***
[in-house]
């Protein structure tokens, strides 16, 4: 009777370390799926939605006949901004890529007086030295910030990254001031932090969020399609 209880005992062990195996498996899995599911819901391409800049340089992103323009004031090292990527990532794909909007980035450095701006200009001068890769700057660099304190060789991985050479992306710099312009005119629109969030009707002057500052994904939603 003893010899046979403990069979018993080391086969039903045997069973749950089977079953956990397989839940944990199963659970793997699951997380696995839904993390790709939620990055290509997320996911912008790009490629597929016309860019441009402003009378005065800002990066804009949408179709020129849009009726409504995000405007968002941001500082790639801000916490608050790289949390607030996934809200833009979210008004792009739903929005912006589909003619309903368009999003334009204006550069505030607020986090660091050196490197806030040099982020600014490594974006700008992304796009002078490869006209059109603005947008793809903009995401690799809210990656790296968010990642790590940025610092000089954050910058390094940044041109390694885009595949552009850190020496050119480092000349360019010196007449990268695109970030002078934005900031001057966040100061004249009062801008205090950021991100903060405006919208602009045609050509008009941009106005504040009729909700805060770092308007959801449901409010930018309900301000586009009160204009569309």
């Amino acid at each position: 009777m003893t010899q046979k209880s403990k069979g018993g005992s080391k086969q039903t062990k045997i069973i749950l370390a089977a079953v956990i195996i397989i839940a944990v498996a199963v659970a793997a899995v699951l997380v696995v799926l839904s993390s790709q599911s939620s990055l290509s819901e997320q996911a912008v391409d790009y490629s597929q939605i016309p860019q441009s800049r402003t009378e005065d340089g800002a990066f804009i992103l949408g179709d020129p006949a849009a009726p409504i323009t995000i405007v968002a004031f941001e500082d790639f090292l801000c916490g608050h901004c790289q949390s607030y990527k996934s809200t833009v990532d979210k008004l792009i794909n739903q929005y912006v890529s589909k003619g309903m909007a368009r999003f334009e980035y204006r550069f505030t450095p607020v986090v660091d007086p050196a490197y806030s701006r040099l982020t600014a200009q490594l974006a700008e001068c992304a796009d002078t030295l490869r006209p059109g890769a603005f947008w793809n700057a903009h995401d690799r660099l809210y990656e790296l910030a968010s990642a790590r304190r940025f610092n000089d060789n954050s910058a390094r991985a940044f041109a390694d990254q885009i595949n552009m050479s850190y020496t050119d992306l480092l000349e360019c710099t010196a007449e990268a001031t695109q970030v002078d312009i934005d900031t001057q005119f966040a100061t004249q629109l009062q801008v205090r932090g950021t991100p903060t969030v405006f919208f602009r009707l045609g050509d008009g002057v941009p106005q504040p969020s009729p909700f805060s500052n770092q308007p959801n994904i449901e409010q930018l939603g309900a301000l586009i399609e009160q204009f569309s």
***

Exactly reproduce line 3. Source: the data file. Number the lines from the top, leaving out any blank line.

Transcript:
């Amino acid at each position: 009777m003893t010899q046979k209880s403990k069979g018993g005992s080391k086969q039903t062990k045997i069973i749950l370390a089977a079953v956990i195996i397989i839940a944990v498996a199963v659970a793997a899995v699951l997380v696995v799926l839904s993390s790709q599911s939620s990055l290509s819901e997320q996911a912008v391409d790009y490629s597929q939605i016309p860019q441009s800049r402003t009378e005065d340089g800002a990066f804009i992103l949408g179709d020129p006949a849009a009726p409504i323009t995000i405007v968002a004031f941001e500082d790639f090292l801000c916490g608050h901004c790289q949390s607030y990527k996934s809200t833009v990532d979210k008004l792009i794909n739903q929005y912006v890529s589909k003619g309903m909007a368009r999003f334009e980035y204006r550069f505030t450095p607020v986090v660091d007086p050196a490197y806030s701006r040099l982020t600014a200009q490594l974006a700008e001068c992304a796009d002078t030295l490869r006209p059109g890769a603005f947008w793809n700057a903009h995401d690799r660099l809210y990656e790296l910030a968010s990642a790590r304190r940025f610092n000089d060789n954050s910058a390094r991985a940044f041109a390694d990254q885009i595949n552009m050479s850190y020496t050119d992306l480092l000349e360019c710099t010196a007449e990268a001031t695109q970030v002078d312009i934005d900031t001057q005119f966040a100061t004249q629109l009062q801008v205090r932090g950021t991100p903060t969030v405006f919208f602009r009707l045609g050509d008009g002057v941009p106005q504040p969020s009729p909700f805060s500052n770092q308007p959801n994904i449901e409010q930018l939603g309900a301000l586009i399609e009160q204009f569309s």